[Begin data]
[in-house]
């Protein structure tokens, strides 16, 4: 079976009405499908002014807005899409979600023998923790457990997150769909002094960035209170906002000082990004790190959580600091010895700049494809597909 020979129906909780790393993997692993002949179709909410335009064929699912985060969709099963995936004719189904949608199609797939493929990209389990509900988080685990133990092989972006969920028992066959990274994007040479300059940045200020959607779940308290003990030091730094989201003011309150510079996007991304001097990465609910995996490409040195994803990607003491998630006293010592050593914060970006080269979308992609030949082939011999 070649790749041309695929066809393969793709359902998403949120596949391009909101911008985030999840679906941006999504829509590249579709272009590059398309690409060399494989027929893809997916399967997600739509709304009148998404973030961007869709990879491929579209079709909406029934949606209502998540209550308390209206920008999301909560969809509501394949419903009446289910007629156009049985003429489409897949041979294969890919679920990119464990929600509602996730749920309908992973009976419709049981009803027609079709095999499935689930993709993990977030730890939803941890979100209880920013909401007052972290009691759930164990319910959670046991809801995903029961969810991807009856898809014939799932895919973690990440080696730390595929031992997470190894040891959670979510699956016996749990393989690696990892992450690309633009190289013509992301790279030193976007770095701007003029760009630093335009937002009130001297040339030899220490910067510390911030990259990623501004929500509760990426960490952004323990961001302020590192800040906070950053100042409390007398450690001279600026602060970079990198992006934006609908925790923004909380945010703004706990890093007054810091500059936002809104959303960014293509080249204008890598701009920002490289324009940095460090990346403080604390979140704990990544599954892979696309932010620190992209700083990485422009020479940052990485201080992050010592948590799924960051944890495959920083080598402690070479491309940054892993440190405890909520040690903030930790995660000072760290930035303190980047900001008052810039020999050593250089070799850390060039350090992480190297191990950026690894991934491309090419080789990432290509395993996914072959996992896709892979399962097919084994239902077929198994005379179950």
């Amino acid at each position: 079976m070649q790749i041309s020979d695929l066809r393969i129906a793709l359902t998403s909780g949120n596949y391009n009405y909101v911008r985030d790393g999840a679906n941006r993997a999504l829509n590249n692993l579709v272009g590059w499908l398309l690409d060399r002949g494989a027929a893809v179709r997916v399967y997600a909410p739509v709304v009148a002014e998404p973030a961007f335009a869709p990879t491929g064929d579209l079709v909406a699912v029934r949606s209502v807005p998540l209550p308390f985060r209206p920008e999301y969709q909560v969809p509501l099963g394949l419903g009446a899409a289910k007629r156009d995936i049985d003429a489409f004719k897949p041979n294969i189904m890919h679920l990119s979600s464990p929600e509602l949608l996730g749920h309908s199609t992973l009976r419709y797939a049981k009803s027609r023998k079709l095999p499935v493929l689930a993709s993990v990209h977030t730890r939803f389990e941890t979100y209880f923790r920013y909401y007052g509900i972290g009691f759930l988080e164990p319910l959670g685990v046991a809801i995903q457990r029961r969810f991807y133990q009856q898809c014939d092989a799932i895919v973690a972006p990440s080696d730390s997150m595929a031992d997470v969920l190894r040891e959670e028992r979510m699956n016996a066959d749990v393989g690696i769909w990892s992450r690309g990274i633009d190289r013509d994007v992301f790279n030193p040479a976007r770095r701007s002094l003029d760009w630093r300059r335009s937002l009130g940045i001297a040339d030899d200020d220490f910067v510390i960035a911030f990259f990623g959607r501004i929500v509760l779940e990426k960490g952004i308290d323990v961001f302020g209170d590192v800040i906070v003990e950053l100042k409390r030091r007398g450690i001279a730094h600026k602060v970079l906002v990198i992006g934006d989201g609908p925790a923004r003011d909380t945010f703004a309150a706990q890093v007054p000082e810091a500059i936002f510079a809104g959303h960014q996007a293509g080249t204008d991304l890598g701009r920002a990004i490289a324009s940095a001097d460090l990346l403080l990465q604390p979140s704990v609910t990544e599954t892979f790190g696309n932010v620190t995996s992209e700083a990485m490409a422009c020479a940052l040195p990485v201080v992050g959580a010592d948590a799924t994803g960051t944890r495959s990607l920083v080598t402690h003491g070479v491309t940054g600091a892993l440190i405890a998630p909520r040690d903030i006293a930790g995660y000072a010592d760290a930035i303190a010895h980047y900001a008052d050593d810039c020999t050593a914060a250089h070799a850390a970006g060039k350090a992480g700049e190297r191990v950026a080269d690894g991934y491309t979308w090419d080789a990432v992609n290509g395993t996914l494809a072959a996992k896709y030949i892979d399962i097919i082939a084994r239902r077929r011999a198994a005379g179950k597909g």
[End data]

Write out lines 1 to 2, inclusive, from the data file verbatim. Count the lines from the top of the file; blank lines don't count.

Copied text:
[in-house]
């Protein structure tokens, strides 16, 4: 079976009405499908002014807005899409979600023998923790457990997150769909002094960035209170906002000082990004790190959580600091010895700049494809597909 020979129906909780790393993997692993002949179709909410335009064929699912985060969709099963995936004719189904949608199609797939493929990209389990509900988080685990133990092989972006969920028992066959990274994007040479300059940045200020959607779940308290003990030091730094989201003011309150510079996007991304001097990465609910995996490409040195994803990607003491998630006293010592050593914060970006080269979308992609030949082939011999 070649790749041309695929066809393969793709359902998403949120596949391009909101911008985030999840679906941006999504829509590249579709272009590059398309690409060399494989027929893809997916399967997600739509709304009148998404973030961007869709990879491929579209079709909406029934949606209502998540209550308390209206920008999301909560969809509501394949419903009446289910007629156009049985003429489409897949041979294969890919679920990119464990929600509602996730749920309908992973009976419709049981009803027609079709095999499935689930993709993990977030730890939803941890979100209880920013909401007052972290009691759930164990319910959670046991809801995903029961969810991807009856898809014939799932895919973690990440080696730390595929031992997470190894040891959670979510699956016996749990393989690696990892992450690309633009190289013509992301790279030193976007770095701007003029760009630093335009937002009130001297040339030899220490910067510390911030990259990623501004929500509760990426960490952004323990961001302020590192800040906070950053100042409390007398450690001279600026602060970079990198992006934006609908925790923004909380945010703004706990890093007054810091500059936002809104959303960014293509080249204008890598701009920002490289324009940095460090990346403080604390979140704990990544599954892979696309932010620190992209700083990485422009020479940052990485201080992050010592948590799924960051944890495959920083080598402690070479491309940054892993440190405890909520040690903030930790995660000072760290930035303190980047900001008052810039020999050593250089070799850390060039350090992480190297191990950026690894991934491309090419080789990432290509395993996914072959996992896709892979399962097919084994239902077929198994005379179950």